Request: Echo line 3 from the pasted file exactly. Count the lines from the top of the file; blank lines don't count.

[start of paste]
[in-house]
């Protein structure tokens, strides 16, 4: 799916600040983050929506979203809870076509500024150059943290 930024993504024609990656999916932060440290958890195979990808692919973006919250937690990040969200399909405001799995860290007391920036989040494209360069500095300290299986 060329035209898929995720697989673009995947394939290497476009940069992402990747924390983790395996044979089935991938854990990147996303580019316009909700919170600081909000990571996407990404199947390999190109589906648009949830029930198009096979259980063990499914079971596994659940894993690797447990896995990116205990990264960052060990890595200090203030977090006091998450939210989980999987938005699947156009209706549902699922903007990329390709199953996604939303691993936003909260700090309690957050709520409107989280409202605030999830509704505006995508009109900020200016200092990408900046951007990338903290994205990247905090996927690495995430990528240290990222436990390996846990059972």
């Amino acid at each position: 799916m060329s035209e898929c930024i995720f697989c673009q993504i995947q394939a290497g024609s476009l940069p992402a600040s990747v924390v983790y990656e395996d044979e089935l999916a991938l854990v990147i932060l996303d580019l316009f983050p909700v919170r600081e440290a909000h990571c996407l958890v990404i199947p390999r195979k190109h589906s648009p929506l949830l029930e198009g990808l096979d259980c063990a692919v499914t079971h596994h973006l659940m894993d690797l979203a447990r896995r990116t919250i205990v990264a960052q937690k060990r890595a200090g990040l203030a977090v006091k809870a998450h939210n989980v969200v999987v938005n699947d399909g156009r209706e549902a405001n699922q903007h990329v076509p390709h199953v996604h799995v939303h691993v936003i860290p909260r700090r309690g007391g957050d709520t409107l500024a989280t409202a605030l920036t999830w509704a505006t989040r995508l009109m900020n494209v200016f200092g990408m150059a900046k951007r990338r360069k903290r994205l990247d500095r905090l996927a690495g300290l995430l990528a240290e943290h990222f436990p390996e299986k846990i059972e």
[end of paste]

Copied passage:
């Amino acid at each position: 799916m060329s035209e898929c930024i995720f697989c673009q993504i995947q394939a290497g024609s476009l940069p992402a600040s990747v924390v983790y990656e395996d044979e089935l999916a991938l854990v990147i932060l996303d580019l316009f983050p909700v919170r600081e440290a909000h990571c996407l958890v990404i199947p390999r195979k190109h589906s648009p929506l949830l029930e198009g990808l096979d259980c063990a692919v499914t079971h596994h973006l659940m894993d690797l979203a447990r896995r990116t919250i205990v990264a960052q937690k060990r890595a200090g990040l203030a977090v006091k809870a998450h939210n989980v969200v999987v938005n699947d399909g156009r209706e549902a405001n699922q903007h990329v076509p390709h199953v996604h799995v939303h691993v936003i860290p909260r700090r309690g007391g957050d709520t409107l500024a989280t409202a605030l920036t999830w509704a505006t989040r995508l009109m900020n494209v200016f200092g990408m150059a900046k951007r990338r360069k903290r994205l990247d500095r905090l996927a690495g300290l995430l990528a240290e943290h990222f436990p390996e299986k846990i059972e």